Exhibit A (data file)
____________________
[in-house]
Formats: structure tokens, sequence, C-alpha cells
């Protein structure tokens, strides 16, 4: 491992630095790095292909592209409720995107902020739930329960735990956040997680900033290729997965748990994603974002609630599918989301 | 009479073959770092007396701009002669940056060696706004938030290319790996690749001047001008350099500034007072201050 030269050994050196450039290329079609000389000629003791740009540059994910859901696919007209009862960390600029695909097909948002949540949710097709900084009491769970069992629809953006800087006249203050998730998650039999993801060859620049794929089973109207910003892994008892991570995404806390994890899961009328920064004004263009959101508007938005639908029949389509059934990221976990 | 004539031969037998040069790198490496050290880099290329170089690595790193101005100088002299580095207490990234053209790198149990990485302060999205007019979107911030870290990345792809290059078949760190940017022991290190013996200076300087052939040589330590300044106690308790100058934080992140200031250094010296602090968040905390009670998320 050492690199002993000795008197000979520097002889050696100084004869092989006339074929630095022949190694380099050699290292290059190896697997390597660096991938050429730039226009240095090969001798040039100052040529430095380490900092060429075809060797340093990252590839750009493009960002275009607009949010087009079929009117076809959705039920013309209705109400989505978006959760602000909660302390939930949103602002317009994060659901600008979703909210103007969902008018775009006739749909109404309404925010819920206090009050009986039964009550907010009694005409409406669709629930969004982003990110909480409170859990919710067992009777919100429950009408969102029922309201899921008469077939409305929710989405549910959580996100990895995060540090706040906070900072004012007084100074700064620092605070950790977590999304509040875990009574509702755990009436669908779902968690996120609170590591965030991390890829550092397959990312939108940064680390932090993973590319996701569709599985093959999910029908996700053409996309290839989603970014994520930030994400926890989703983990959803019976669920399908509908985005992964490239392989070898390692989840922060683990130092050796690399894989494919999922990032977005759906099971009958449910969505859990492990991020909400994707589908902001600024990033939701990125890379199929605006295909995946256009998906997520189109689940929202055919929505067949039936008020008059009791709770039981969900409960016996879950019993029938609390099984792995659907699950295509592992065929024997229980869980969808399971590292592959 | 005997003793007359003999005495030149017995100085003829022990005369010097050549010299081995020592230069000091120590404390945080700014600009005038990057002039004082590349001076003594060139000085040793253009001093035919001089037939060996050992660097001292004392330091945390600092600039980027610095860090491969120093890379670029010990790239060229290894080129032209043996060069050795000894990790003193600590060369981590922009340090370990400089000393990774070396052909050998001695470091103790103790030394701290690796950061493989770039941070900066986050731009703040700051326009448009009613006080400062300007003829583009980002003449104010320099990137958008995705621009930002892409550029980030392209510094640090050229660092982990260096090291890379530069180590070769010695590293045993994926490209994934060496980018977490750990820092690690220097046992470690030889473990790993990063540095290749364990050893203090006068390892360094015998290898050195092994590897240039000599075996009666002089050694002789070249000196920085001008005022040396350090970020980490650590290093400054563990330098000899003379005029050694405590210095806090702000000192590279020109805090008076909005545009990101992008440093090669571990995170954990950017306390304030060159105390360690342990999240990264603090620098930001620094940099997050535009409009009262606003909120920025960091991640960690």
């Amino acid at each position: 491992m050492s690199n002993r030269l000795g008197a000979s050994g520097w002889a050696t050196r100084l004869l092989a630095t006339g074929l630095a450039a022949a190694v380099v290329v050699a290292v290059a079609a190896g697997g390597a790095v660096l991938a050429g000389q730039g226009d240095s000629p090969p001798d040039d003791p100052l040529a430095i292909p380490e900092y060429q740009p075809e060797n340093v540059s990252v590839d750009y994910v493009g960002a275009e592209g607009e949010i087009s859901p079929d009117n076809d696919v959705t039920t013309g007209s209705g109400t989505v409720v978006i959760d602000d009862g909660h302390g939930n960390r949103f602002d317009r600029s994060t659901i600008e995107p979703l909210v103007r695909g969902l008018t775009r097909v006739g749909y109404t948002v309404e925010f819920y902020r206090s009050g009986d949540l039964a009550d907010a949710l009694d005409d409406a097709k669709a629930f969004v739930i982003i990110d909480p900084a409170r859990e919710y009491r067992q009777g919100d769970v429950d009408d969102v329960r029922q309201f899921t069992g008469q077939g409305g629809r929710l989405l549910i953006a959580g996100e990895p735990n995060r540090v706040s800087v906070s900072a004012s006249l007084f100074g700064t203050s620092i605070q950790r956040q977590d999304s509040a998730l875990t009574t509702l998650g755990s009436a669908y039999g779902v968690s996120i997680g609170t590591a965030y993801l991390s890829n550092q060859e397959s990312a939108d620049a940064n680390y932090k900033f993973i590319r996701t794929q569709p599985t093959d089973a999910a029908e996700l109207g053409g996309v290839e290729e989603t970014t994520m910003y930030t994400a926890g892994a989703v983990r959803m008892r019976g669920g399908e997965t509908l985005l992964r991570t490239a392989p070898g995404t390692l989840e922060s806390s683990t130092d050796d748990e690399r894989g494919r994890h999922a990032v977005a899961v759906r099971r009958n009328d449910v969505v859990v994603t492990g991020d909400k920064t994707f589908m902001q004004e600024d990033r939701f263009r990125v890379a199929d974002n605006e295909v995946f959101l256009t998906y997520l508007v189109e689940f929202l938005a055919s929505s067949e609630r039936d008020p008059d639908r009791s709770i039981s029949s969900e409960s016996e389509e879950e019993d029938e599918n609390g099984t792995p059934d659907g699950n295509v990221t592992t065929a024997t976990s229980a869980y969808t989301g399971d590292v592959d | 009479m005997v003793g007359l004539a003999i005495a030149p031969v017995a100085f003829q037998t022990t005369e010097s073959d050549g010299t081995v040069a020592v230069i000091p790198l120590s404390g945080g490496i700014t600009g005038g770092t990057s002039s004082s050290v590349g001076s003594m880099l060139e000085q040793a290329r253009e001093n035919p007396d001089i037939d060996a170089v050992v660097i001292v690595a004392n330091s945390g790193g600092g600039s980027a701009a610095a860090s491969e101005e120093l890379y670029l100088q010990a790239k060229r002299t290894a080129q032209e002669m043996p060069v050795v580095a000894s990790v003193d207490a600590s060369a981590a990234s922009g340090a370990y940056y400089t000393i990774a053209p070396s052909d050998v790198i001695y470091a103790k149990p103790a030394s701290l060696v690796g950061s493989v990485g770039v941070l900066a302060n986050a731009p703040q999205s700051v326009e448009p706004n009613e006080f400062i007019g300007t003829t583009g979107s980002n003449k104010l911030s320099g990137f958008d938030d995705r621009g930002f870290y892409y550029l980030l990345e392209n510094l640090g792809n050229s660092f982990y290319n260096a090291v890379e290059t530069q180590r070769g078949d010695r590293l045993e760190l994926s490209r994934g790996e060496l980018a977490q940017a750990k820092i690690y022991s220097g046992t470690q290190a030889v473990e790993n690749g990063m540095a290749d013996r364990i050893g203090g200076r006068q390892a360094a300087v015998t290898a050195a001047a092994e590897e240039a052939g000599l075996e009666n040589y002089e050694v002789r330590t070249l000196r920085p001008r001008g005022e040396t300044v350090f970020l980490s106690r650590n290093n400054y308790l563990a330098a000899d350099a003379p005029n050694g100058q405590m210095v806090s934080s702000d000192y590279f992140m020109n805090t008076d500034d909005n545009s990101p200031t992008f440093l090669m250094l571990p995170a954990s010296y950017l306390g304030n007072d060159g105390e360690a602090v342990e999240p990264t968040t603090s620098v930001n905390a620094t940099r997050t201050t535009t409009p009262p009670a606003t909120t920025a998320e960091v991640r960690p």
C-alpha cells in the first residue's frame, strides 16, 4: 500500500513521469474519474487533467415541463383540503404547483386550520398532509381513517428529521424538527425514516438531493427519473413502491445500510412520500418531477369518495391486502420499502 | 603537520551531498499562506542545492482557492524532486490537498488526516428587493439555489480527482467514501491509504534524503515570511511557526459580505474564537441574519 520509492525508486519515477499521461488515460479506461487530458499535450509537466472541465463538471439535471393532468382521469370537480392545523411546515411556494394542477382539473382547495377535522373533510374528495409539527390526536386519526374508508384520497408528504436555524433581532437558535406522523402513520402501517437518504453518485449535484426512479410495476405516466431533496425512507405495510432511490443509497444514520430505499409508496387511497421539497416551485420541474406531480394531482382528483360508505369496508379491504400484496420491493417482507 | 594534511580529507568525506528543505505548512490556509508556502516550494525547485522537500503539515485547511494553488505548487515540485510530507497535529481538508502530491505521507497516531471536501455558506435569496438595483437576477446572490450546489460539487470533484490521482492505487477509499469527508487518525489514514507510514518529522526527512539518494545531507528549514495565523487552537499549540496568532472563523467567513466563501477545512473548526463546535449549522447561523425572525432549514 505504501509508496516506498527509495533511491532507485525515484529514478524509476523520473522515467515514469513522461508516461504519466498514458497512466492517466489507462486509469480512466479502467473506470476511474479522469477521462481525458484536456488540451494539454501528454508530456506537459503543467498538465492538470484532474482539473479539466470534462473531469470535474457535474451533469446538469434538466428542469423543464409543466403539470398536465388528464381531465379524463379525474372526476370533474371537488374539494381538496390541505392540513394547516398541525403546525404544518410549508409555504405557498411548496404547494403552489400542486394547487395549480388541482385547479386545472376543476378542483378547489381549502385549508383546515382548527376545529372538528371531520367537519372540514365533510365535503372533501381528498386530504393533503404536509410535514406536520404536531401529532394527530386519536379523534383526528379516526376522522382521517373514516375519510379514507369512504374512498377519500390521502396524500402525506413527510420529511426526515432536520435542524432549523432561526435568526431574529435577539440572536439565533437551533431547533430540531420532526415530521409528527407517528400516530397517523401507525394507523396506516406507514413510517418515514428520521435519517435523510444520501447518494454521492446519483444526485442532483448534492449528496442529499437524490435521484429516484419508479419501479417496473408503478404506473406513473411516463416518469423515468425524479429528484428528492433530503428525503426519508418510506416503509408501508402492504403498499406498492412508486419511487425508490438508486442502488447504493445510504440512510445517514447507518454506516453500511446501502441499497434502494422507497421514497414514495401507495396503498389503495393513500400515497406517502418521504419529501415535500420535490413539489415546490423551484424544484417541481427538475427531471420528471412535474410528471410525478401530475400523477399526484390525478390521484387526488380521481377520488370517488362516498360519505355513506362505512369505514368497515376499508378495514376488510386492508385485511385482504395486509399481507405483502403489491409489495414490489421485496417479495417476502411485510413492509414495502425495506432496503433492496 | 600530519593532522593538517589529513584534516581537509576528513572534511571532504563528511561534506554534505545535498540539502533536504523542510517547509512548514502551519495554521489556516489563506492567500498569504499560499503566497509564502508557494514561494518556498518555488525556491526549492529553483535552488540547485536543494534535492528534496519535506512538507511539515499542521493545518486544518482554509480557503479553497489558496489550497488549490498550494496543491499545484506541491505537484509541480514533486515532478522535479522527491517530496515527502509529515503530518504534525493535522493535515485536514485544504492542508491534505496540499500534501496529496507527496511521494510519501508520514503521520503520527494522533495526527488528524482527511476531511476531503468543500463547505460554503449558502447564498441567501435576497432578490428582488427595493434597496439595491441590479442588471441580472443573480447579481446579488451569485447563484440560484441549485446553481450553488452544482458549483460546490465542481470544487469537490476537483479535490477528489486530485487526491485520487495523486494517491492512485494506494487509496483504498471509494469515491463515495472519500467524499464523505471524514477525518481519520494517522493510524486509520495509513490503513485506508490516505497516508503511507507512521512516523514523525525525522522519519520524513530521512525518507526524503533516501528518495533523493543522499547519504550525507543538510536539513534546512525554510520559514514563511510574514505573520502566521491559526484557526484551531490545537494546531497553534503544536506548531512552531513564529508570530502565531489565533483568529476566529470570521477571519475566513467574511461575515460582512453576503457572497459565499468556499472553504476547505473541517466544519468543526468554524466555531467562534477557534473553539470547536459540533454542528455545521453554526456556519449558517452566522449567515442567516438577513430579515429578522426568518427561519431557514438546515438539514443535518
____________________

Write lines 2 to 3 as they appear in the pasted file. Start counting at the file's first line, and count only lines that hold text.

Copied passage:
Formats: structure tokens, sequence, C-alpha cells
């Protein structure tokens, strides 16, 4: 491992630095790095292909592209409720995107902020739930329960735990956040997680900033290729997965748990994603974002609630599918989301 | 009479073959770092007396701009002669940056060696706004938030290319790996690749001047001008350099500034007072201050 030269050994050196450039290329079609000389000629003791740009540059994910859901696919007209009862960390600029695909097909948002949540949710097709900084009491769970069992629809953006800087006249203050998730998650039999993801060859620049794929089973109207910003892994008892991570995404806390994890899961009328920064004004263009959101508007938005639908029949389509059934990221976990 | 004539031969037998040069790198490496050290880099290329170089690595790193101005100088002299580095207490990234053209790198149990990485302060999205007019979107911030870290990345792809290059078949760190940017022991290190013996200076300087052939040589330590300044106690308790100058934080992140200031250094010296602090968040905390009670998320 050492690199002993000795008197000979520097002889050696100084004869092989006339074929630095022949190694380099050699290292290059190896697997390597660096991938050429730039226009240095090969001798040039100052040529430095380490900092060429075809060797340093990252590839750009493009960002275009607009949010087009079929009117076809959705039920013309209705109400989505978006959760602000909660302390939930949103602002317009994060659901600008979703909210103007969902008018775009006739749909109404309404925010819920206090009050009986039964009550907010009694005409409406669709629930969004982003990110909480409170859990919710067992009777919100429950009408969102029922309201899921008469077939409305929710989405549910959580996100990895995060540090706040906070900072004012007084100074700064620092605070950790977590999304509040875990009574509702755990009436669908779902968690996120609170590591965030991390890829550092397959990312939108940064680390932090993973590319996701569709599985093959999910029908996700053409996309290839989603970014994520930030994400926890989703983990959803019976669920399908509908985005992964490239392989070898390692989840922060683990130092050796690399894989494919999922990032977005759906099971009958449910969505859990492990991020909400994707589908902001600024990033939701990125890379199929605006295909995946256009998906997520189109689940929202055919929505067949039936008020008059009791709770039981969900409960016996879950019993029938609390099984792995659907699950295509592992065929024997229980869980969808399971590292592959 | 005997003793007359003999005495030149017995100085003829022990005369010097050549010299081995020592230069000091120590404390945080700014600009005038990057002039004082590349001076003594060139000085040793253009001093035919001089037939060996050992660097001292004392330091945390600092600039980027610095860090491969120093890379670029010990790239060229290894080129032209043996060069050795000894990790003193600590060369981590922009340090370990400089000393990774070396052909050998001695470091103790103790030394701290690796950061493989770039941070900066986050731009703040700051326009448009009613006080400062300007003829583009980002003449104010320099990137958008995705621009930002892409550029980030392209510094640090050229660092982990260096090291890379530069180590070769010695590293045993994926490209994934060496980018977490750990820092690690220097046992470690030889473990790993990063540095290749364990050893203090006068390892360094015998290898050195092994590897240039000599075996009666002089050694002789070249000196920085001008005022040396350090970020980490650590290093400054563990330098000899003379005029050694405590210095806090702000000192590279020109805090008076909005545009990101992008440093090669571990995170954990950017306390304030060159105390360690342990999240990264603090620098930001620094940099997050535009409009009262606003909120920025960091991640960690």